|How to Make an Impact
By Belinda Bullard
Don’t let anyone think little of you because you are young. Be their ideal; let them follow the way you teach and live; be a pattern for them in your love, your faith, and your clean thoughts.
1 Timothy 4:12, The Living Bible
Though hard to believe, we are in our final years of homeschooling. Anyone would think that, having “graduated” two older children, we would cake-walk this road with our youngest. Yet, as the navigation from homeschool to college becomes more sophisticated, we find ourselves attempting to marry what we think we know with the nuances of our third child.
Recently, we sat in on a webinar describing a five-pronged characterization of student profiles, based upon what stands out to Ivy League admissions counselors. What struck me in watching the hour-long workshop was this concept of IMPACT. In other words, most college entrants have stellar grades and high SAT and/or ACT scores. Similarly, most of our children have interest(s) that dictate certain extracurricular activities, and having a leadership position is a plus. What helps a student excel above all the premier candidates, according to the workshop leaders, is IMPACT. In other words, what is the student’s passion (over and above interest), and how is that passion used to impact the surrounding community?
If you follow me anywhere on social media, you know that our children are creatives, but you might not know that they are “closet” scientists. Each one has managed to partner a love of his/her artistic bent with a scientific twist. Our youngest has partnered a love of dance with an obsession for health and nutrition. So, in marrying her affections for these two areas, we have (hopefully) found a place to make an impact: a seven-acre farm in need of volunteers.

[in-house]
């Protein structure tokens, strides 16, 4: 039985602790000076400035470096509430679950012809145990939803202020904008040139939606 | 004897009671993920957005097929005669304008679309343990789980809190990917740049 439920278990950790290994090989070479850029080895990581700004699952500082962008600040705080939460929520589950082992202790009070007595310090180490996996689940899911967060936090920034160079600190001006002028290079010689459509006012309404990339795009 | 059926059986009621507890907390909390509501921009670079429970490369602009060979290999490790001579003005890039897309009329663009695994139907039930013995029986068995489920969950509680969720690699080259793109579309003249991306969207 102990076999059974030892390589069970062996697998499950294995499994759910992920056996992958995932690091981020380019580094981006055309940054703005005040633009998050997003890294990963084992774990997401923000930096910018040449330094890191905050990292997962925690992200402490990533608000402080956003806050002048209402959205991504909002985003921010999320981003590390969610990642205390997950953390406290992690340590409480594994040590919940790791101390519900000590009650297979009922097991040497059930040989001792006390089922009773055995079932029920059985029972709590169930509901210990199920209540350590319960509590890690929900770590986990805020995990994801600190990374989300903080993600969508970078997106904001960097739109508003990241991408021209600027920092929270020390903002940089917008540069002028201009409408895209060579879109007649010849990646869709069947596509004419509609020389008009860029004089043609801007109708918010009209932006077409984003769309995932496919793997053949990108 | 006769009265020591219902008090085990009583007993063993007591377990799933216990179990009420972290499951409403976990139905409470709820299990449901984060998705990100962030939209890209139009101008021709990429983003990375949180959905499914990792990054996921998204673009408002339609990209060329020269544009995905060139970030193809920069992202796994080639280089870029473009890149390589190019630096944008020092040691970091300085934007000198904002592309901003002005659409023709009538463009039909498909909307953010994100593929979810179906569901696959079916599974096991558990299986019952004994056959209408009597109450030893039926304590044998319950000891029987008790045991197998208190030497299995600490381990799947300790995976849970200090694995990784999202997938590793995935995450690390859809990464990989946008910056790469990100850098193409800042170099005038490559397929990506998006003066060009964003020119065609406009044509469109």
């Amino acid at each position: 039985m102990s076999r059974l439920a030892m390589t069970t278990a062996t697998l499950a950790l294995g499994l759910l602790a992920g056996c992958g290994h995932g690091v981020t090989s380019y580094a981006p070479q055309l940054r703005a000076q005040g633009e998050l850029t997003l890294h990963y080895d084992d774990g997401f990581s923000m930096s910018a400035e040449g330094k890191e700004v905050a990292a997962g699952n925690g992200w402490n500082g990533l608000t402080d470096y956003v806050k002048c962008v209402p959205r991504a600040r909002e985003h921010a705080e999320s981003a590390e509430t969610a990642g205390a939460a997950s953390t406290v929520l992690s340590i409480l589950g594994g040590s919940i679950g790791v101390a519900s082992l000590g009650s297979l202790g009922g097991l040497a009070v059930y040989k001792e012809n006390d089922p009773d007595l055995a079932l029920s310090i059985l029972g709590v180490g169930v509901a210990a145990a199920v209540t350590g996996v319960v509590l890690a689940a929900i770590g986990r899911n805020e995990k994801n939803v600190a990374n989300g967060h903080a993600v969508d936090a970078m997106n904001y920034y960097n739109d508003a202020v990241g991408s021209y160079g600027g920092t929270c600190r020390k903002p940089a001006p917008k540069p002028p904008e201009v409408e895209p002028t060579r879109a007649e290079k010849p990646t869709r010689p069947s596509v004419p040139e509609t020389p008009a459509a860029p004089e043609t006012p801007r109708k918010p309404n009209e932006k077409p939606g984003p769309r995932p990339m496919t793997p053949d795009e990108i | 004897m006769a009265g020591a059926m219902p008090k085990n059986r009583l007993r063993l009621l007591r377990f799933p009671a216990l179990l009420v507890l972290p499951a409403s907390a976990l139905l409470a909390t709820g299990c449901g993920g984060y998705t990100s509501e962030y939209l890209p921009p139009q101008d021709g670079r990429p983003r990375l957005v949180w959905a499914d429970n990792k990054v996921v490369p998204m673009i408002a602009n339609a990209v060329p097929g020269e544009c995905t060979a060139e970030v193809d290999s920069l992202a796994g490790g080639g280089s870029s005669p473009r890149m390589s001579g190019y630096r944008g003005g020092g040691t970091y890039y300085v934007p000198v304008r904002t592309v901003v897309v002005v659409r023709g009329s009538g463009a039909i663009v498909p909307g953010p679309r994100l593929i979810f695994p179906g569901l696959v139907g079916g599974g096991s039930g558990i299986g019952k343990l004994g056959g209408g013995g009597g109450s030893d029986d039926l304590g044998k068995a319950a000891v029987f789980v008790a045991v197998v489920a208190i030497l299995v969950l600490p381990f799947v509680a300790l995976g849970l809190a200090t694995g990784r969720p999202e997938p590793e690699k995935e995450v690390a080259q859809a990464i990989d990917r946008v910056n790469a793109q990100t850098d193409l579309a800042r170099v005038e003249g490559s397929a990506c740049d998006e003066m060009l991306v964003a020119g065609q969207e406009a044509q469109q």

Urban food deserts are still very much a part of our cities and towns, creating a ripe environment for disease and obesity due to lack of access to nutrient-dense foods. So, even though the would-be dietitian/ nutritionist tells me that her working on an urban farm is like taking a dance teacher to a ballet shoe factory, we serve. We rise early, work hard, and we give back as we have been given. We seek to impact those for whom fresh food is simply too far away. Because if all this homeschooling experience leaves us with is a head full of book knowledge, then we have missed the point.